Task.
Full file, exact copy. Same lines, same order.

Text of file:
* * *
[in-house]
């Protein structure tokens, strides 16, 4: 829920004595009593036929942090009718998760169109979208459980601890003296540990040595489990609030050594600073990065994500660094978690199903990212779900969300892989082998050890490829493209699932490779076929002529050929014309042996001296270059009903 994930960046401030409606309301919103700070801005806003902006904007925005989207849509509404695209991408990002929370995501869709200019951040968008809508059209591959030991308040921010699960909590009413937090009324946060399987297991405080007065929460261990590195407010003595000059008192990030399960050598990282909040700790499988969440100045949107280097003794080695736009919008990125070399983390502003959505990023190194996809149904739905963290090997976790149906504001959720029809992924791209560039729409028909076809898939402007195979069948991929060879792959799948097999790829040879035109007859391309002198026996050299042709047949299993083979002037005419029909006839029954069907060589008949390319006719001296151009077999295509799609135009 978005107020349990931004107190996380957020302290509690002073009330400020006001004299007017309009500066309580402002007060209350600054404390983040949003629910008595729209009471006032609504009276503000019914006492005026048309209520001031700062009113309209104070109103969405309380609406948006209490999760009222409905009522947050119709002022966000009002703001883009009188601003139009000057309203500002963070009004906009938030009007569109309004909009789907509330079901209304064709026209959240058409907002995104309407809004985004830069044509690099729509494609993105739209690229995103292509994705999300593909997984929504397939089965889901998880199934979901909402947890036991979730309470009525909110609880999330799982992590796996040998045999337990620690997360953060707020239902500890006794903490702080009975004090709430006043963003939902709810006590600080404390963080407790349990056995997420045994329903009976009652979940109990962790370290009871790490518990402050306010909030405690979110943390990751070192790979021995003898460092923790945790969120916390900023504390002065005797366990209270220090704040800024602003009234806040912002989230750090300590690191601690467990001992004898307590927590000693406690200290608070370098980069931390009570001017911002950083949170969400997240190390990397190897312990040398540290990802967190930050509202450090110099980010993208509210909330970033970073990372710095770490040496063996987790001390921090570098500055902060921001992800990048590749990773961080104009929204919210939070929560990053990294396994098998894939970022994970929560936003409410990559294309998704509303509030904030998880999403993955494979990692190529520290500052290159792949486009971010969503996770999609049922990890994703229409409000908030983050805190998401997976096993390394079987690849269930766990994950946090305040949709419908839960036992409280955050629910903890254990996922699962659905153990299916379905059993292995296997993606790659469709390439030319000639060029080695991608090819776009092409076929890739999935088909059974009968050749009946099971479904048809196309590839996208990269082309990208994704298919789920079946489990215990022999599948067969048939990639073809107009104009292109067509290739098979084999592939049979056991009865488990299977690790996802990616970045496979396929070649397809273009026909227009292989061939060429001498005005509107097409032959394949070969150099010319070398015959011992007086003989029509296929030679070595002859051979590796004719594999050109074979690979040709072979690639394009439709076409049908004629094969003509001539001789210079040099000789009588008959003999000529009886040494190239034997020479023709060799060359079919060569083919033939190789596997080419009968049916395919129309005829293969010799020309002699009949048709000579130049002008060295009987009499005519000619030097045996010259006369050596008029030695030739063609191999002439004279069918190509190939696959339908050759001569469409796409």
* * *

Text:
[in-house]
């Protein structure tokens, strides 16, 4: 829920004595009593036929942090009718998760169109979208459980601890003296540990040595489990609030050594600073990065994500660094978690199903990212779900969300892989082998050890490829493209699932490779076929002529050929014309042996001296270059009903 994930960046401030409606309301919103700070801005806003902006904007925005989207849509509404695209991408990002929370995501869709200019951040968008809508059209591959030991308040921010699960909590009413937090009324946060399987297991405080007065929460261990590195407010003595000059008192990030399960050598990282909040700790499988969440100045949107280097003794080695736009919008990125070399983390502003959505990023190194996809149904739905963290090997976790149906504001959720029809992924791209560039729409028909076809898939402007195979069948991929060879792959799948097999790829040879035109007859391309002198026996050299042709047949299993083979002037005419029909006839029954069907060589008949390319006719001296151009077999295509799609135009 978005107020349990931004107190996380957020302290509690002073009330400020006001004299007017309009500066309580402002007060209350600054404390983040949003629910008595729209009471006032609504009276503000019914006492005026048309209520001031700062009113309209104070109103969405309380609406948006209490999760009222409905009522947050119709002022966000009002703001883009009188601003139009000057309203500002963070009004906009938030009007569109309004909009789907509330079901209304064709026209959240058409907002995104309407809004985004830069044509690099729509494609993105739209690229995103292509994705999300593909997984929504397939089965889901998880199934979901909402947890036991979730309470009525909110609880999330799982992590796996040998045999337990620690997360953060707020239902500890006794903490702080009975004090709430006043963003939902709810006590600080404390963080407790349990056995997420045994329903009976009652979940109990962790370290009871790490518990402050306010909030405690979110943390990751070192790979021995003898460092923790945790969120916390900023504390002065005797366990209270220090704040800024602003009234806040912002989230750090300590690191601690467990001992004898307590927590000693406690200290608070370098980069931390009570001017911002950083949170969400997240190390990397190897312990040398540290990802967190930050509202450090110099980010993208509210909330970033970073990372710095770490040496063996987790001390921090570098500055902060921001992800990048590749990773961080104009929204919210939070929560990053990294396994098998894939970022994970929560936003409410990559294309998704509303509030904030998880999403993955494979990692190529520290500052290159792949486009971010969503996770999609049922990890994703229409409000908030983050805190998401997976096993390394079987690849269930766990994950946090305040949709419908839960036992409280955050629910903890254990996922699962659905153990299916379905059993292995296997993606790659469709390439030319000639060029080695991608090819776009092409076929890739999935088909059974009968050749009946099971479904048809196309590839996208990269082309990208994704298919789920079946489990215990022999599948067969048939990639073809107009104009292109067509290739098979084999592939049979056991009865488990299977690790996802990616970045496979396929070649397809273009026909227009292989061939060429001498005005509107097409032959394949070969150099010319070398015959011992007086003989029509296929030679070595002859051979590796004719594999050109074979690979040709072979690639394009439709076409049908004629094969003509001539001789210079040099000789009588008959003999000529009886040494190239034997020479023709060799060359079919060569083919033939190789596997080419009968049916395919129309005829293969010799020309002699009949048709000579130049002008060295009987009499005519000619030097045996010259006369050596008029030695030739063609191999002439004279069918190509190939696959339908050759001569469409796409």